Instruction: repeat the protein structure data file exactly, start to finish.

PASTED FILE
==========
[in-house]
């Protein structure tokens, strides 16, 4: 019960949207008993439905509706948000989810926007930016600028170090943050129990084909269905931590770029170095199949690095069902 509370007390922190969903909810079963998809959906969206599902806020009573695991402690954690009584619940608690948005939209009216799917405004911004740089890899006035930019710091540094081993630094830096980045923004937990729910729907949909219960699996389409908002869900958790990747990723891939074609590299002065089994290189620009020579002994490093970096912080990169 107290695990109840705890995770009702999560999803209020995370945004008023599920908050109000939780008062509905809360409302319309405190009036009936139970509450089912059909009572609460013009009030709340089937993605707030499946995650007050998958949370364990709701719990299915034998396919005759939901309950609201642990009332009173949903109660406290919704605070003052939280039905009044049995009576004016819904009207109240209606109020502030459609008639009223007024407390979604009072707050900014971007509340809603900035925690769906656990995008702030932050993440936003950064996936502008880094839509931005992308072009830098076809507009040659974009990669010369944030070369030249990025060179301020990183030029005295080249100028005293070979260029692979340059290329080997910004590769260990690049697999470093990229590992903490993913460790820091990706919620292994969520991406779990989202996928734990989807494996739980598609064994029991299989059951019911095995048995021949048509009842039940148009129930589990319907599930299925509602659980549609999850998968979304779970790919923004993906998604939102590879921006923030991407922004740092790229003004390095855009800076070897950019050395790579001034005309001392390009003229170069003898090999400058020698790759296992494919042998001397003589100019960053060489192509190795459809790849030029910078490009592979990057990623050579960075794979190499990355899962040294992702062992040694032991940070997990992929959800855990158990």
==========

[in-house]
């Protein structure tokens, strides 16, 4: 019960949207008993439905509706948000989810926007930016600028170090943050129990084909269905931590770029170095199949690095069902 509370007390922190969903909810079963998809959906969206599902806020009573695991402690954690009584619940608690948005939209009216799917405004911004740089890899006035930019710091540094081993630094830096980045923004937990729910729907949909219960699996389409908002869900958790990747990723891939074609590299002065089994290189620009020579002994490093970096912080990169 107290695990109840705890995770009702999560999803209020995370945004008023599920908050109000939780008062509905809360409302319309405190009036009936139970509450089912059909009572609460013009009030709340089937993605707030499946995650007050998958949370364990709701719990299915034998396919005759939901309950609201642990009332009173949903109660406290919704605070003052939280039905009044049995009576004016819904009207109240209606109020502030459609008639009223007024407390979604009072707050900014971007509340809603900035925690769906656990995008702030932050993440936003950064996936502008880094839509931005992308072009830098076809507009040659974009990669010369944030070369030249990025060179301020990183030029005295080249100028005293070979260029692979340059290329080997910004590769260990690049697999470093990229590992903490993913460790820091990706919620292994969520991406779990989202996928734990989807494996739980598609064994029991299989059951019911095995048995021949048509009842039940148009129930589990319907599930299925509602659980549609999850998968979304779970790919923004993906998604939102590879921006923030991407922004740092790229003004390095855009800076070897950019050395790579001034005309001392390009003229170069003898090999400058020698790759296992494919042998001397003589100019960053060489192509190795459809790849030029910078490009592979990057990623050579960075794979190499990355899962040294992702062992040694032991940070997990992929959800855990158990």